I lived in Germany during the Nazi Holocaust. I considered myself a Christian. We heard stories of what was happening to the Jews, but we tried to distance ourselves from it, because, what could anyone do to stop it?

A railroad track ran behind our small church and each Sunday morning we could hear the whistle in the distance and then the wheels coming over the tracks. We became disturbed when we heard the cries coming from the train as it passed by. We realized that it was carrying Jews like cattle in the cars!

Week after week the whistle would blow. We dreaded to hear the sound of those wheels because we knew that we would hear the cries of the Jews en route to a death camp. Their screams tormented us.

We knew the time the train was coming and when we heard the whistle blow we began singing hymns. By the time the train came past our church we were singing at the top of our voices. If we heard the screams, we sang more loudly and soon we heard them no more.

Years have passed and no one talks about it anymore. But I still hear that train whistle in my sleep. God forgive me; forgive all of us who called ourselves Christians yet did nothing to intervene.

We should not be too critical of the church in Germany. What would we have done in the face of such abuses? What should we do when the state's policy is evil? What train is rumbling past us today whose whistle we ignore? Answers are not easy to come by. Yet the question is just as relevant today as it was back then: What is the role of the church in the face of governments that have self-consciously excluded God from their policies? Was Hitler right when he told Niemoller that he should limit himself to taking care of the church while he (Hitler) had the responsibility of taking care of the German people? Or was Niemoller right in insisting that the church also had responsibility for the German people at large?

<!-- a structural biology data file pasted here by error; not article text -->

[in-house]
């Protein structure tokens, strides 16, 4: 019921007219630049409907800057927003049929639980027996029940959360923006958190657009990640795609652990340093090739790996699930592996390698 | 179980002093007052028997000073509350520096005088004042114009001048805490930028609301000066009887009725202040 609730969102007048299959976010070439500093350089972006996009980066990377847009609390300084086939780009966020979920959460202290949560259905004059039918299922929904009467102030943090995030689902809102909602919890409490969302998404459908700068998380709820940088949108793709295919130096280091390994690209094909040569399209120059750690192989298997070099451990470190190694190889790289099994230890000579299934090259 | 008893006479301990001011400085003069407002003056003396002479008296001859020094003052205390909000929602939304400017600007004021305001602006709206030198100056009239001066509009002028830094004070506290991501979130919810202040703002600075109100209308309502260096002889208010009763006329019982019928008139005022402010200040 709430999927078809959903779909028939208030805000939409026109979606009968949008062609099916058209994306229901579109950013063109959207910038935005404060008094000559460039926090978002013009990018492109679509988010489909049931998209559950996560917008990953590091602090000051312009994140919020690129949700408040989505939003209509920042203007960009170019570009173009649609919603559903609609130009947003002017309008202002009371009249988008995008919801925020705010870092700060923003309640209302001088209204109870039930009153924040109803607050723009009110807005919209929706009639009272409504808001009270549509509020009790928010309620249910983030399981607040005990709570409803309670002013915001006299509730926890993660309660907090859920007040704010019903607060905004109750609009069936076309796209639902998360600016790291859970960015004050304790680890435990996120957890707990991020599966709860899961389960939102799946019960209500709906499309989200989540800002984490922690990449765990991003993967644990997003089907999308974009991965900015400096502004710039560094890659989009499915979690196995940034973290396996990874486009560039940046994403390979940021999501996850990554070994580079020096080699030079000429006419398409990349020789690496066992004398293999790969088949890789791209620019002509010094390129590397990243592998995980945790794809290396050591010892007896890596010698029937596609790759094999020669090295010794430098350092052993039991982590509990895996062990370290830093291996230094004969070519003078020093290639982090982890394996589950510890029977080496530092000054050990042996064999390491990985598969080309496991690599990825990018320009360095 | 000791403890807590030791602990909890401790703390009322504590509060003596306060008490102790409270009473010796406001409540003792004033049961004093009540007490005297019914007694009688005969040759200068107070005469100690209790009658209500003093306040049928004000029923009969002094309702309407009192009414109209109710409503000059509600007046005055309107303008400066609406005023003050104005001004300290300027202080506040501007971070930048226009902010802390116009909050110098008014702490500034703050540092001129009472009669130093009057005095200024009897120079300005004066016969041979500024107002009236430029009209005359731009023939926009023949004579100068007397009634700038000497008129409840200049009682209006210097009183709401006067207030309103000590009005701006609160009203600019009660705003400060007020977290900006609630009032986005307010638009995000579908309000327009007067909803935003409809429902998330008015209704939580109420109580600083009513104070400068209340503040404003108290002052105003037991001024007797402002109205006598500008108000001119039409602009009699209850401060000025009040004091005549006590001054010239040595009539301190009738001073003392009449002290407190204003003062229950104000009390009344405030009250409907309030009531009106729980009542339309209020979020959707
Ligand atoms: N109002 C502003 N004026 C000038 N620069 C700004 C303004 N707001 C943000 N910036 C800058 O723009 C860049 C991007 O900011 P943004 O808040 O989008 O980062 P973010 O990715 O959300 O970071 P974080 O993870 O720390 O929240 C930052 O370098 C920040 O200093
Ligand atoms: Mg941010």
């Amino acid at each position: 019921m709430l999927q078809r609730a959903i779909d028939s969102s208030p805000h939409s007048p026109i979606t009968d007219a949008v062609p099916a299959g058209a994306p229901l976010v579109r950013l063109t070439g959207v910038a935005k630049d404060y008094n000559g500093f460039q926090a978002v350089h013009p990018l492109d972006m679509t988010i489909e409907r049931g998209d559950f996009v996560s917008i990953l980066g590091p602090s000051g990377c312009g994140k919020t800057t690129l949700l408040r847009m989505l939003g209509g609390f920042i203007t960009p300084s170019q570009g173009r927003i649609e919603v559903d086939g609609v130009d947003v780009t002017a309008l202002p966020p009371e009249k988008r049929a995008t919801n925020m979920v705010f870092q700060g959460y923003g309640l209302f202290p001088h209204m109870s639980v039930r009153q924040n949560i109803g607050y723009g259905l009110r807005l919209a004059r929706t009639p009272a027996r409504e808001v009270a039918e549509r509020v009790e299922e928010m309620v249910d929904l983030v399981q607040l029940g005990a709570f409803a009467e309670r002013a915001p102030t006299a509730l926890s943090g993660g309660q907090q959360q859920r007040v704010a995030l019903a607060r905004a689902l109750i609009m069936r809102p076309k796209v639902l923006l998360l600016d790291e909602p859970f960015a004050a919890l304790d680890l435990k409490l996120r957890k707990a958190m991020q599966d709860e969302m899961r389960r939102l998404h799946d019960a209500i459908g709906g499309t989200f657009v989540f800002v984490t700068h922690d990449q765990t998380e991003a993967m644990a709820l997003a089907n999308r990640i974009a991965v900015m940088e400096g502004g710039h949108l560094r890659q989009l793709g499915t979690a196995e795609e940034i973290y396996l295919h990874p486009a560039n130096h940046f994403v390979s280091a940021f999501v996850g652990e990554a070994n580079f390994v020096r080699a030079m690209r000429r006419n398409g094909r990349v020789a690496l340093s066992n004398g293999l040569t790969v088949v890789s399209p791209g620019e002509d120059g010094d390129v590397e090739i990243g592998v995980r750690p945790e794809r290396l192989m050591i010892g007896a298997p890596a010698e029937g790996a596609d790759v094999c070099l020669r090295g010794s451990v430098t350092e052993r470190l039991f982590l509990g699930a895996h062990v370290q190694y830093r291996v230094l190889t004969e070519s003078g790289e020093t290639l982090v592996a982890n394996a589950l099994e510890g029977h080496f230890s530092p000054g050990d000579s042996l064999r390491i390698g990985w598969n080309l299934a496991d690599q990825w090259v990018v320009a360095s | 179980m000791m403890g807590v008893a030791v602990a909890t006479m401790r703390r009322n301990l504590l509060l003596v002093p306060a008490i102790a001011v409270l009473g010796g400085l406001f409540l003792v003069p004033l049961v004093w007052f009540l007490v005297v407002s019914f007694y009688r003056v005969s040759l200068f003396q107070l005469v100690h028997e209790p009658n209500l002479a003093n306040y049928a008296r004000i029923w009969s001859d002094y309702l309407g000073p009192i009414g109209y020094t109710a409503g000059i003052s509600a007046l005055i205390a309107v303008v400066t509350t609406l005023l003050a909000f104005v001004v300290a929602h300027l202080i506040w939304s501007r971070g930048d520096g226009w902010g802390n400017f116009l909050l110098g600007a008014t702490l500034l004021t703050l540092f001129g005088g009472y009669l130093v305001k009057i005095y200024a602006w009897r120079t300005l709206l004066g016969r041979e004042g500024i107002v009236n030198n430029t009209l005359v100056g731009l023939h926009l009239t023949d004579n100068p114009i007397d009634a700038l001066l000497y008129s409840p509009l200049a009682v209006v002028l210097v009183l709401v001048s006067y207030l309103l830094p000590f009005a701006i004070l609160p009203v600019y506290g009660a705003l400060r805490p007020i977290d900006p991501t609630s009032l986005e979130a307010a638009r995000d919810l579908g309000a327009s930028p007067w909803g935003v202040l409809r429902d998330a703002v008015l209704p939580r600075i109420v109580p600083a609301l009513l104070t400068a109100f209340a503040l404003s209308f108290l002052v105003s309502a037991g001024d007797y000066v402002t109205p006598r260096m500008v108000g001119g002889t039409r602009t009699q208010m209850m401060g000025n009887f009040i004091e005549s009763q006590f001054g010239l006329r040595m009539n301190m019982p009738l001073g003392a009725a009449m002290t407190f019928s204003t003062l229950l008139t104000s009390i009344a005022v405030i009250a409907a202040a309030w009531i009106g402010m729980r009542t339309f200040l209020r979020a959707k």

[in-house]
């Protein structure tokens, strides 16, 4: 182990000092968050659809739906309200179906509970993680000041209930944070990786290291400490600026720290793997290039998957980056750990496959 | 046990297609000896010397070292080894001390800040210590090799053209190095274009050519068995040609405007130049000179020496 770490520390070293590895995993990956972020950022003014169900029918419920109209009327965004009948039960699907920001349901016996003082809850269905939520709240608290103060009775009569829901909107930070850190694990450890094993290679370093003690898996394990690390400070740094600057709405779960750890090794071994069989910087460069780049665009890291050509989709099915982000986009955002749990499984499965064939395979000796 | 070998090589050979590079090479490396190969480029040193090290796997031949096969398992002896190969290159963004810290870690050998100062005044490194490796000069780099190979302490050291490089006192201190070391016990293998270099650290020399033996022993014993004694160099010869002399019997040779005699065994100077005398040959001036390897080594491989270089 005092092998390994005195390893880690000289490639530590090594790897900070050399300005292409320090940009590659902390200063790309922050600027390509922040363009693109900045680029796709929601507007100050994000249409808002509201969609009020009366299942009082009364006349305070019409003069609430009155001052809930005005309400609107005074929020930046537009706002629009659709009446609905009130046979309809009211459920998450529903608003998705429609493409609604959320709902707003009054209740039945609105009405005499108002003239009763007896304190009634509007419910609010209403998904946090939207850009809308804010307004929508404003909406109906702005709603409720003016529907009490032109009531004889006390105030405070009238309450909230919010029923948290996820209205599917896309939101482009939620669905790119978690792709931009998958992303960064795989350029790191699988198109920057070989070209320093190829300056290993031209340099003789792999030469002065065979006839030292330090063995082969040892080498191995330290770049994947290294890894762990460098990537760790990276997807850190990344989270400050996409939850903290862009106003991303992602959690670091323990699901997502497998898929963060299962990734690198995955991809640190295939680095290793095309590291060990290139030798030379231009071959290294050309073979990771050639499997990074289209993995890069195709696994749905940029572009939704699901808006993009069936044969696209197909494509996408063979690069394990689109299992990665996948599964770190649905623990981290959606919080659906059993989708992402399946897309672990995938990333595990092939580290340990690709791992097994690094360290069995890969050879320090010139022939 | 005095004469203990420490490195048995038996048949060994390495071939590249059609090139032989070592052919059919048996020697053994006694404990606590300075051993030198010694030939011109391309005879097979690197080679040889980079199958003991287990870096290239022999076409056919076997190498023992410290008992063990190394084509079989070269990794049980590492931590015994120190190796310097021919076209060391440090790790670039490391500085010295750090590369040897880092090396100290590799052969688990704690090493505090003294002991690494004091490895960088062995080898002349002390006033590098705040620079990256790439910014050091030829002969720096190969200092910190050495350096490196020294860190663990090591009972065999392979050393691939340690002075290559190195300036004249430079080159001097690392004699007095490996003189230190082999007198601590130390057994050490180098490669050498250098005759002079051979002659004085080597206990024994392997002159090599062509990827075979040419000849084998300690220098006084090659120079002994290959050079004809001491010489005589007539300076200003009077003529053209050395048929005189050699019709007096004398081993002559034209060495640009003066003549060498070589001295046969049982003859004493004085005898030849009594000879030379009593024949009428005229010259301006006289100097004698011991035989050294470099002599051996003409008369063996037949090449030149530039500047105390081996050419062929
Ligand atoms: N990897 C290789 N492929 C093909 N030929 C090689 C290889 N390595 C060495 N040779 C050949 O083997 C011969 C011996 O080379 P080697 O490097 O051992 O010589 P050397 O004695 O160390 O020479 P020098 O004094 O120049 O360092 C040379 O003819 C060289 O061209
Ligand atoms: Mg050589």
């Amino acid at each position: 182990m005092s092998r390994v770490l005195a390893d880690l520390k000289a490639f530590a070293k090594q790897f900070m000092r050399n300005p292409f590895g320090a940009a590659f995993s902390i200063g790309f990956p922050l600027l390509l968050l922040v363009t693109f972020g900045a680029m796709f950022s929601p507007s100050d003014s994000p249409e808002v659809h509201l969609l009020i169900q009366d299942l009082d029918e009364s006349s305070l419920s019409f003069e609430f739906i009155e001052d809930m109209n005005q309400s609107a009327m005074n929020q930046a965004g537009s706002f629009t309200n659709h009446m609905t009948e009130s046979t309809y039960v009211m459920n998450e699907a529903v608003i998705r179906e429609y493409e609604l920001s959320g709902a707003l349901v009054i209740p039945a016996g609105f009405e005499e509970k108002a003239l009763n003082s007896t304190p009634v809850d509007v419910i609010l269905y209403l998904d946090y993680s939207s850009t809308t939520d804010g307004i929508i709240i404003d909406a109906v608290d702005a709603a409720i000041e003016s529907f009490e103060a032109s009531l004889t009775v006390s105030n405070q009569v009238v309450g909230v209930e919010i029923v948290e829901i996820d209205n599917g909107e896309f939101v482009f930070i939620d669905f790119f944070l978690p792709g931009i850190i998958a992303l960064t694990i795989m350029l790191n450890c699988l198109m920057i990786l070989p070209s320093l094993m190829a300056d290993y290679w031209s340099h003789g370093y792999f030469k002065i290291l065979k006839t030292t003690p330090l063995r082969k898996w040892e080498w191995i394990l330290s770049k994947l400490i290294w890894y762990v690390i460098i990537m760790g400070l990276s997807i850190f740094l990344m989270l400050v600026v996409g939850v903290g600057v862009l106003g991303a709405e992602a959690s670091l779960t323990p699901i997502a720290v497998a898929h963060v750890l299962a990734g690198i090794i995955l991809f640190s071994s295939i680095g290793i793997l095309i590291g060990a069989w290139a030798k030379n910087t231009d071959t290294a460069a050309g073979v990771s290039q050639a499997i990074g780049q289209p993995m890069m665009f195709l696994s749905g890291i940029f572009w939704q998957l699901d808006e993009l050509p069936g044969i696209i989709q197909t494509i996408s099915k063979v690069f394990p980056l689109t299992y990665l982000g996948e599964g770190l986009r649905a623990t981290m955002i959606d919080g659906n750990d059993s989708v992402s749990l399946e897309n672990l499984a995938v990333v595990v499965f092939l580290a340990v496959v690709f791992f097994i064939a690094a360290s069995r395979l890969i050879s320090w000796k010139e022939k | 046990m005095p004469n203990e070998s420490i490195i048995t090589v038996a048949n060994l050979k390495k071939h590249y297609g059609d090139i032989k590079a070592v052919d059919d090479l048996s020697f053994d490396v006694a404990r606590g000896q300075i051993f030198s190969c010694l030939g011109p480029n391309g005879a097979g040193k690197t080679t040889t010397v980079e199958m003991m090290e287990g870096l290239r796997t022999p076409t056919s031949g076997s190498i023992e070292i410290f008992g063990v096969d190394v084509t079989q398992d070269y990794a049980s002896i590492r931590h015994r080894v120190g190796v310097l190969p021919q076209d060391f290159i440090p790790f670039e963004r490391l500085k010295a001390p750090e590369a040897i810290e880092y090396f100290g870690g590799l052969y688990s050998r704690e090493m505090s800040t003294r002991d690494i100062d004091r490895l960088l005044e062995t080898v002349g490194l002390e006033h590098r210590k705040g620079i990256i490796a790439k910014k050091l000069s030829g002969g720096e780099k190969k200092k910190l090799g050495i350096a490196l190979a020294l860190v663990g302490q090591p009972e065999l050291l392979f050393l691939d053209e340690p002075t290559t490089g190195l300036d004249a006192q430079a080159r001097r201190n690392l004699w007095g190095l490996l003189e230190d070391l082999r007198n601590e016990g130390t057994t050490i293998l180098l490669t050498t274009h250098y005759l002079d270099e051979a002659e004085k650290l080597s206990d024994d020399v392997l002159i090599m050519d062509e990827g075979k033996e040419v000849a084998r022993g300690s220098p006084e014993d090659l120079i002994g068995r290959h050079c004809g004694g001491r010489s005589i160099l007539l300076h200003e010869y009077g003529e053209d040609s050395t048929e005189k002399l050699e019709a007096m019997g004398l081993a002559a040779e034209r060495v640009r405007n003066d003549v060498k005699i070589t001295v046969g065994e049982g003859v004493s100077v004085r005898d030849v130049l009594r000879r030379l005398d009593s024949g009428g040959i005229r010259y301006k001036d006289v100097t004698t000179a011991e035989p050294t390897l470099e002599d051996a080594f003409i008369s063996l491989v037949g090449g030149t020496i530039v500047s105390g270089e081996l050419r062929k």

Hitler responded to the opposition of the church in the same way all hostile governments respond to those who would disagree with them: He created a flurry of new laws and then accused pastors and church leaders of breaking them. In one way or another God had to be separated from government policies and ejected from the public square. The voice of courageous Christians had to be silenced. God had to he removed to make way for the National Socialist policies.

Niemoller was later imprisoned for what we today call "hate speech" because he dared criticize the regime within his church. Specifically, the charges against him were "abuse of pulpit" and he was charged with speaking "with malicious and provocative criticism ... of a kind calculated to undermine the confidence of the People in their political leaders. He had involved himself with matters that "were of concern only to the state." He had violated a new law for the "Prevention of Treacherous Attacks on State and Party. For speaking out — his crime was simply preaching what he believed his people should hear — he was sentenced to prison and then confined to concentration camps, ending up in Dachau where he remained until liberated by Allied troops.